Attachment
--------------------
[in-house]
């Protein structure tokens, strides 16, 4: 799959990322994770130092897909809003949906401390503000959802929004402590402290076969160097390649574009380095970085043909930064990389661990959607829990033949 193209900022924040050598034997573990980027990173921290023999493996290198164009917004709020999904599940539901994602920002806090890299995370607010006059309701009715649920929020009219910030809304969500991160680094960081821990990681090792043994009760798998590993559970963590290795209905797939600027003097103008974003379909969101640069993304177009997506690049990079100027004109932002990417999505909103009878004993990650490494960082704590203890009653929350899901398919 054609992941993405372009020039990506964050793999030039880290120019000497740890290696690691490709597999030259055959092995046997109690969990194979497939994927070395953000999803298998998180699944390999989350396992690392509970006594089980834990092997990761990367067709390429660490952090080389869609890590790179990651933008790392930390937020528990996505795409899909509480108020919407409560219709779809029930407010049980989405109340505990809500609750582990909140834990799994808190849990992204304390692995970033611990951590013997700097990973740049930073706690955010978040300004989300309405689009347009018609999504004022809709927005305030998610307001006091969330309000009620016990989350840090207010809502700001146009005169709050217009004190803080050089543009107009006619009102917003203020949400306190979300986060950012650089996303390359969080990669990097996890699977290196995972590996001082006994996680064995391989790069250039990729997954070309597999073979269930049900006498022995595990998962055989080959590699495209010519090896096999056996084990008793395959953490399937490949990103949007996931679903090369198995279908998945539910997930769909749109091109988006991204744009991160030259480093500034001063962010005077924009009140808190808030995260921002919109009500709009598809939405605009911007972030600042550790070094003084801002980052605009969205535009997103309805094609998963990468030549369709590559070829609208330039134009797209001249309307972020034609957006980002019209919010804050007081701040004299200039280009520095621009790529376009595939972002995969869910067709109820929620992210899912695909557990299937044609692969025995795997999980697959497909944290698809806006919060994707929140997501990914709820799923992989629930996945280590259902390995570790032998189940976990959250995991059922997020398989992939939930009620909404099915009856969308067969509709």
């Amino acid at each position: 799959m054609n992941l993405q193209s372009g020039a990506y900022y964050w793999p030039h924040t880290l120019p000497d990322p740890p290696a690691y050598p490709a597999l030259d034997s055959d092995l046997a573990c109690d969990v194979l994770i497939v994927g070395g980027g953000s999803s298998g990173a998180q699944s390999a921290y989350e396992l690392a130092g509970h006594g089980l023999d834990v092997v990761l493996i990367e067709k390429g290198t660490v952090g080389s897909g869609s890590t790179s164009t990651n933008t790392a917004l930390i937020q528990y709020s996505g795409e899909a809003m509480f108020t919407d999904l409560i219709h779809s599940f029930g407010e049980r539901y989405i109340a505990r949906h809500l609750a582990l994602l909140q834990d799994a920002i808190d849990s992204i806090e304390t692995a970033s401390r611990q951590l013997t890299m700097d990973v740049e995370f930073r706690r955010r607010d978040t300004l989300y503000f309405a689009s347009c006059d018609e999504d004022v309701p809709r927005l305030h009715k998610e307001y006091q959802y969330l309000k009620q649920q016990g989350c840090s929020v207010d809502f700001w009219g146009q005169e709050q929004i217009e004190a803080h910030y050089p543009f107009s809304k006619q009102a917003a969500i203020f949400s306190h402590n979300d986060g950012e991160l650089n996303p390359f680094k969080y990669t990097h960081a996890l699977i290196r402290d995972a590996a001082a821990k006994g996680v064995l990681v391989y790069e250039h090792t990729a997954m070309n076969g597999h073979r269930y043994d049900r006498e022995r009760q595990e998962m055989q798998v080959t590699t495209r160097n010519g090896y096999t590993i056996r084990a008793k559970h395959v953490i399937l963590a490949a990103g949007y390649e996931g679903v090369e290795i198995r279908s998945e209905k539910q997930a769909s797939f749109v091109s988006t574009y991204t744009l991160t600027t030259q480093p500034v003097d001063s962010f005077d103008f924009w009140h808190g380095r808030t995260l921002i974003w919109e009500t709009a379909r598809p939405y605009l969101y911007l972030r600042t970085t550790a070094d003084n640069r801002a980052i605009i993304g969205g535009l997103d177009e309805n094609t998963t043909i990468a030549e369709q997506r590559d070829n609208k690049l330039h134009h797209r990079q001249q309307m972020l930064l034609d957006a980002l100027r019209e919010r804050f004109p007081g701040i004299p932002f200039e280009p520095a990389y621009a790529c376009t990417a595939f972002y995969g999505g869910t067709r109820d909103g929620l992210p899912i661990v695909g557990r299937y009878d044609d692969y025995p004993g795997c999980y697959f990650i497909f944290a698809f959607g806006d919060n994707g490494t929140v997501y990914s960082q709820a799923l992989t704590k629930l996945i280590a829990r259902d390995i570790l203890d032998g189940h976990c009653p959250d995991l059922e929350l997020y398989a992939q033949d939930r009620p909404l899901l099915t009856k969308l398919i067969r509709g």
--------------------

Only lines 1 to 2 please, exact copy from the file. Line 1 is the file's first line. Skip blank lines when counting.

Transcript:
[in-house]
């Protein structure tokens, strides 16, 4: 799959990322994770130092897909809003949906401390503000959802929004402590402290076969160097390649574009380095970085043909930064990389661990959607829990033949 193209900022924040050598034997573990980027990173921290023999493996290198164009917004709020999904599940539901994602920002806090890299995370607010006059309701009715649920929020009219910030809304969500991160680094960081821990990681090792043994009760798998590993559970963590290795209905797939600027003097103008974003379909969101640069993304177009997506690049990079100027004109932002990417999505909103009878004993990650490494960082704590203890009653929350899901398919 054609992941993405372009020039990506964050793999030039880290120019000497740890290696690691490709597999030259055959092995046997109690969990194979497939994927070395953000999803298998998180699944390999989350396992690392509970006594089980834990092997990761990367067709390429660490952090080389869609890590790179990651933008790392930390937020528990996505795409899909509480108020919407409560219709779809029930407010049980989405109340505990809500609750582990909140834990799994808190849990992204304390692995970033611990951590013997700097990973740049930073706690955010978040300004989300309405689009347009018609999504004022809709927005305030998610307001006091969330309000009620016990989350840090207010809502700001146009005169709050217009004190803080050089543009107009006619009102917003203020949400306190979300986060950012650089996303390359969080990669990097996890699977290196995972590996001082006994996680064995391989790069250039990729997954070309597999073979269930049900006498022995595990998962055989080959590699495209010519090896096999056996084990008793395959953490399937490949990103949007996931679903090369198995279908998945539910997930769909749109091109988006991204744009991160030259480093500034001063962010005077924009009140808190808030995260921002919109009500709009598809939405605009911007972030600042550790070094003084801002980052605009969205535009997103309805094609998963990468030549369709590559070829609208330039134009797209001249309307972020034609957006980002019209919010804050007081701040004299200039280009520095621009790529376009595939972002995969869910067709109820929620992210899912695909557990299937044609692969025995795997999980697959497909944290698809806006919060994707929140997501990914709820799923992989629930996945280590259902390995570790032998189940976990959250995991059922997020398989992939939930009620909404099915009856969308067969509709």